Only the option buyer can exercise an option and can do so at any time during the life of the option, regardless of whether it is a put or call. When an option position is exercised, both the buyer and seller of the option are assigned a futures position. Typically, an option buyer would exercise only if an option is in the money. Otherwise he would experience a market loss. If an option buyer exercises the option when it is in the money, the opposite future position acquired (by the option seller) will have a built loss. But this does not necessarily mean the option seller receives for writing the option may be greater than the loss in the futures position acquired through exercise.
For example A had bought a DGCX gold call option, which B had sold. The details are as follows:
Strike price of the call : $610
Options expirations Date: November 20
(Underlying: December Maturity gold futures)
Date of Transaction: October 1
Premium paid by A : $5 (*total premium paid =$160 i.e 32 X 5)
DGCX Gold future prices on October, 1 : 603/troy oz.
Premium received by B (seller) : $ 5 (*total premium received = $160 i.e 32 X 5)
*premium is quoted per unit of the underlying future contract. Each DGCX gold future contract id for 32 troy oz of gold.
On October 25, gold futures were quoting at $625/troy oz and the premium on November 610 call was at $17. A decides to exercise the call.
As a result of exercise, A`s option position will get converted into a long position in a DGCX gold future contract maturing in December at a price of $610/troy oz (at the strike price of the call option he had purchased). A may now either choose to offset his log futures position or hold the contract till delivery.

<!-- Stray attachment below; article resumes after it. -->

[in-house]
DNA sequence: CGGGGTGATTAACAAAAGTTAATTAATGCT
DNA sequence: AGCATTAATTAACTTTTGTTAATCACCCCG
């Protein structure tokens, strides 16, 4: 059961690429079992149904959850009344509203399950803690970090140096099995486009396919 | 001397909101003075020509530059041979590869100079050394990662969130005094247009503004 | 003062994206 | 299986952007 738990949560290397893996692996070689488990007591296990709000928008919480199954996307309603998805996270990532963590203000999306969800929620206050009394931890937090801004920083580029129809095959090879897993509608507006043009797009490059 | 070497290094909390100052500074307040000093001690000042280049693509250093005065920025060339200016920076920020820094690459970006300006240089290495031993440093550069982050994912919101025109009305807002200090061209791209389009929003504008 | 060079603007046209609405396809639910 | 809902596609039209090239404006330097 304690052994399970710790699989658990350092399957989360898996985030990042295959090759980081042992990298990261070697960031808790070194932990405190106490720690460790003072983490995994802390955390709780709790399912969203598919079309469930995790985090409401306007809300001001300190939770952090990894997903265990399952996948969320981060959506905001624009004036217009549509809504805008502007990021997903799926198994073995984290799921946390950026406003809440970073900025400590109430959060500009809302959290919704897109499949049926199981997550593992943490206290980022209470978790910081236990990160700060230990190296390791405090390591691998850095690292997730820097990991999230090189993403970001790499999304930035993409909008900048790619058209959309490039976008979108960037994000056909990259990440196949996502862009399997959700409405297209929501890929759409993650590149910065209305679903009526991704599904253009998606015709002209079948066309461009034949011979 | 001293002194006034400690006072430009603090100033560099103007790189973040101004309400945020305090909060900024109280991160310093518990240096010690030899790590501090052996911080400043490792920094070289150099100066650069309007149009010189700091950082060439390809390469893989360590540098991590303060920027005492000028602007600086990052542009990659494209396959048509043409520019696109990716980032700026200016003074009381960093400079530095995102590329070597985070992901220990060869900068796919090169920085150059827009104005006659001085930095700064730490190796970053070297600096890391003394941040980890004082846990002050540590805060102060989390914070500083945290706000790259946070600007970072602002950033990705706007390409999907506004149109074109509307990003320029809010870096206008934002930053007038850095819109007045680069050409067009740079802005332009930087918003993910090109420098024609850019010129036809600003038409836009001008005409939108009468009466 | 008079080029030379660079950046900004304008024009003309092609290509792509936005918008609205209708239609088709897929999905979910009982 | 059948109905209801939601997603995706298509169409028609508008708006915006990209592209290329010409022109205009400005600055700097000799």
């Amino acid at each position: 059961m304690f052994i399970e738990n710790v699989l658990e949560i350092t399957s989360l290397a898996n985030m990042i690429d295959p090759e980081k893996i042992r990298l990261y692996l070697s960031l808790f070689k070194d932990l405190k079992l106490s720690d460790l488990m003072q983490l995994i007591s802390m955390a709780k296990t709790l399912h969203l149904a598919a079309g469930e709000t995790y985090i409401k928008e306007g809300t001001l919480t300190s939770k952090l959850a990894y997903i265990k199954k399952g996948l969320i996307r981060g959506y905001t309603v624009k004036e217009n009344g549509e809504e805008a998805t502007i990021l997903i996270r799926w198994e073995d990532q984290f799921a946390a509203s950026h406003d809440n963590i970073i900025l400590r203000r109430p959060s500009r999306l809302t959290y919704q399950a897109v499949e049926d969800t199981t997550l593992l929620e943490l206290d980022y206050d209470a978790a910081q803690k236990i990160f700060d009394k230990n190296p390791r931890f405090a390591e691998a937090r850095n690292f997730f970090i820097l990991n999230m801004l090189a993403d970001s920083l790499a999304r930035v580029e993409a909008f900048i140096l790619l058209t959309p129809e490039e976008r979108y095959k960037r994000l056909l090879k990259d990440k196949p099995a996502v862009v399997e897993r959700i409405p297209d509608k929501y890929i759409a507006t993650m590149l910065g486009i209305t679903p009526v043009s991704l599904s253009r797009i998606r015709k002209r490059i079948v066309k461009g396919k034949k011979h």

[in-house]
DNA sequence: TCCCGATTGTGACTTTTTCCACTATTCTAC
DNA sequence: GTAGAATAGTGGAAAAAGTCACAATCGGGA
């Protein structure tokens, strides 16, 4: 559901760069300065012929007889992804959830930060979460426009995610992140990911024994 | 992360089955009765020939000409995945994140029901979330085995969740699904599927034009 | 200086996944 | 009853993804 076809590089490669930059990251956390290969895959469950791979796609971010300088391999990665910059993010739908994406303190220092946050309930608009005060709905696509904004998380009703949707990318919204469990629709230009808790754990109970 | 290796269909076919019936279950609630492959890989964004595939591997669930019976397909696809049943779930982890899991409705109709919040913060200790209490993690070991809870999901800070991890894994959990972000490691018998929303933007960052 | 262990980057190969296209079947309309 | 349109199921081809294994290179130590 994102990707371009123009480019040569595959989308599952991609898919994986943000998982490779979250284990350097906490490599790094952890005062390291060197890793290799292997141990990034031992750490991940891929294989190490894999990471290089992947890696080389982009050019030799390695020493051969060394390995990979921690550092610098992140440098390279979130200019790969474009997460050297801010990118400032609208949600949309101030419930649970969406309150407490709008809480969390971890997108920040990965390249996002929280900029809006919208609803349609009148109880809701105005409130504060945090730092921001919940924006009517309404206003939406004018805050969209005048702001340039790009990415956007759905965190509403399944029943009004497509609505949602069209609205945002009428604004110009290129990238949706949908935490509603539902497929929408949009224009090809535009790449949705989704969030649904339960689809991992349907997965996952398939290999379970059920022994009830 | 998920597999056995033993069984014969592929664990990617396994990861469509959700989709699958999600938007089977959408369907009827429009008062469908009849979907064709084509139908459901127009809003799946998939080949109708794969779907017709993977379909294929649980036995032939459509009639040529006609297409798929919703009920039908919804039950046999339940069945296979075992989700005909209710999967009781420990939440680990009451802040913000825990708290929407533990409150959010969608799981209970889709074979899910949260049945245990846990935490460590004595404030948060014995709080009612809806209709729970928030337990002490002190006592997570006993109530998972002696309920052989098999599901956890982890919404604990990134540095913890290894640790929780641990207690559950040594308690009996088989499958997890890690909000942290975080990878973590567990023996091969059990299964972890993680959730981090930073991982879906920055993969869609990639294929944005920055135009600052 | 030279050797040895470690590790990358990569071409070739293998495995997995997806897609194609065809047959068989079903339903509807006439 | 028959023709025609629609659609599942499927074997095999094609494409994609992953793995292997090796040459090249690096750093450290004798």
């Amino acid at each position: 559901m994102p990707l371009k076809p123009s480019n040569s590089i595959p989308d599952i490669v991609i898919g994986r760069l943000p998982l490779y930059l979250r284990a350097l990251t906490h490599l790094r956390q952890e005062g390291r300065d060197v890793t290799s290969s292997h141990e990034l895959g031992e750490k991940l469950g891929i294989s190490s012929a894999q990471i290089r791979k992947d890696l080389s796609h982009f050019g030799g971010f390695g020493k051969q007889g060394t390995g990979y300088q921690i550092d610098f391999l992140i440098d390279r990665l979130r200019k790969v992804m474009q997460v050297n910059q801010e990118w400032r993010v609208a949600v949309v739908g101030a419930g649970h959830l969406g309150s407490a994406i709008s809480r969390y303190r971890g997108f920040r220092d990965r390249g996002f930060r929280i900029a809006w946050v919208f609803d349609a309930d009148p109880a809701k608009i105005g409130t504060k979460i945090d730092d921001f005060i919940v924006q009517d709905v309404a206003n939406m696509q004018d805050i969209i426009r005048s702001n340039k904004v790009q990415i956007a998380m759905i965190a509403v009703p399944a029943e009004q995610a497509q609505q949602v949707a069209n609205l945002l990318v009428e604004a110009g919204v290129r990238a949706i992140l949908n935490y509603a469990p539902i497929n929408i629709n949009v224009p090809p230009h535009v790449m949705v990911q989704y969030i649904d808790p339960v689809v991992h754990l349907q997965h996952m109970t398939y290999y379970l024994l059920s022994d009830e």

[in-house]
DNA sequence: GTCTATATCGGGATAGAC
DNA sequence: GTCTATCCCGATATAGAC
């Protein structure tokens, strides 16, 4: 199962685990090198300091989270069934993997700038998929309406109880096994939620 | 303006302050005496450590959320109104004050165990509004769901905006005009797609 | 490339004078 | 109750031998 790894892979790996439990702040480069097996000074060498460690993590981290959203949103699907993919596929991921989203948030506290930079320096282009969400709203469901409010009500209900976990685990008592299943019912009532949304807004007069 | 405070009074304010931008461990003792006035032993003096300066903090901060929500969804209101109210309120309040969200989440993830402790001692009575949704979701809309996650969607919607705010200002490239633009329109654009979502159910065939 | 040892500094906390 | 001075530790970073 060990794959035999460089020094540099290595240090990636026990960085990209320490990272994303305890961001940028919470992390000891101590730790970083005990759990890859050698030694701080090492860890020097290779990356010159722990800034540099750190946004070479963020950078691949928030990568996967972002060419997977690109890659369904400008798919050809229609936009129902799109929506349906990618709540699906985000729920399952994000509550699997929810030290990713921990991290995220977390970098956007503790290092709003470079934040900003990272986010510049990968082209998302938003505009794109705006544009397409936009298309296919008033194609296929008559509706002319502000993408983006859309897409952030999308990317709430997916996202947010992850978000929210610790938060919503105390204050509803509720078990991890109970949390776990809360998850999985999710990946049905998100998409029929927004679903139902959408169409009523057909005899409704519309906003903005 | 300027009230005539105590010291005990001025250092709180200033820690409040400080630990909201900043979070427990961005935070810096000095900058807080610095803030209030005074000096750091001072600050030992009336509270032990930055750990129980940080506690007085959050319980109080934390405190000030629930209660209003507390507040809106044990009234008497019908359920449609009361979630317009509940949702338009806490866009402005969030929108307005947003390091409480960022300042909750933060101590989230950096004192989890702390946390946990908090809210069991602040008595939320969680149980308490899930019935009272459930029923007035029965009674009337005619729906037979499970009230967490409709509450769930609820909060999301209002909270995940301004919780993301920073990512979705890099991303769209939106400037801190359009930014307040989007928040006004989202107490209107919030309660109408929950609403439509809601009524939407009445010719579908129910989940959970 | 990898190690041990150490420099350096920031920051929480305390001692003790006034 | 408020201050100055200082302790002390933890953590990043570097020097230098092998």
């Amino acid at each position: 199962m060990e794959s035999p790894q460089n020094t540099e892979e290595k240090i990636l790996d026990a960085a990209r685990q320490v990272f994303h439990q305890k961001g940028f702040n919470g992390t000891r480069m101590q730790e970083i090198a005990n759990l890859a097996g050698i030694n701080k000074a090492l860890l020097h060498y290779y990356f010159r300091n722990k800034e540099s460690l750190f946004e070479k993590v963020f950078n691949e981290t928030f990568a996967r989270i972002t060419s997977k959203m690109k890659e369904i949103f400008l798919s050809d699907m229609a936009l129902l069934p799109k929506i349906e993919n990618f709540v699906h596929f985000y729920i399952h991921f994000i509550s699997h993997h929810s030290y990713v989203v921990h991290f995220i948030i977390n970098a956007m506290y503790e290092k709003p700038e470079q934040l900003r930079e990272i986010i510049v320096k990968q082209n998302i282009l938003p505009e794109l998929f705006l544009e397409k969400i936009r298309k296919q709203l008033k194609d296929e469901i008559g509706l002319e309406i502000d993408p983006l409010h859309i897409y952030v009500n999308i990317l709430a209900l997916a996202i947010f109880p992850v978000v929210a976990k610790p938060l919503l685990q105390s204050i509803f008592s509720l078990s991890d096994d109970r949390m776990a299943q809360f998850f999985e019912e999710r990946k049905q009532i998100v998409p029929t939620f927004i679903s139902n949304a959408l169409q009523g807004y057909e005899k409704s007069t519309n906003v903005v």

The seller of the cal, B faced assignment and his short-call position gets converted into a short position at $ 610/troy oz (strike price) in one DGCX gold future contract maturing in December. B may choose to offset his short position by buying a future contract and book his loss. Suppose he decides to offset his position at the existing futures prices of $625/troy oz. His gross loss of $15/troyoz (625-610) will stand reduced by $5/troy oz - the gross loss of $15/ troy oz (625-610) will stand reduced by $5/troy oz -the premium he had received. The net loss to B therefore will be $10/troy oz (15-5). Alternatively, he may hold the contract till expiration and deliver the underlying gold as per the futures contract specification.
3- Letting an Option Expire
The third option to exit from an option open position is to let the option expire anticipating the option will have no value at expiration (expire worthless). In fact, the right to hold the option up until the final day for exercising is one of the features that make options attractive to many. If the change in price an investor is anticipating doesn't occur or if the price move initially in the opposite direction then the investor has the assurance that the maximum amount he can lose is the premium he had for the option. On the other hand, option seller have the advantage of keeping the entire premium they earned provided the option doesn't move in the money until the expiration.
Taking the same example discussed above, if prices of gold future fall to $600/troy oz, it will not make any sense for A to exercise the $610 call as he can buy the same future contract at &600/troy oz from the future market. He will therefore allow the option to expire as it has become worthless for him. His loss will be limited to the premium he had paid. B, on the other hand, on expiry of the options will end up with gains in terms of the premium received.
Basics option strategies
Long call
A call option gives the buyer the right to buy the underlying asset at the strike price specified in the option. A call is usually purchased when the trader has a bullish outlook on the prices of the underlying and also expects the prices to be volatile. The profit/loss that the buyer makes on the option depends the price of the underlying future contract. If upon expiration, the prices of the future exceeds the strike price he makes a profit. Higher the future price more is the profit he makes. Conversely, if the price of the underlying is less than the strike price, he lets his option expire unexercised. His loss in this case is the premium he had paid for buying the option. The diagram given below shows the payoff for the buyer of a three month call option in gold (long call) with a strike price of $650 bought at a premium of $ 6.60
Short call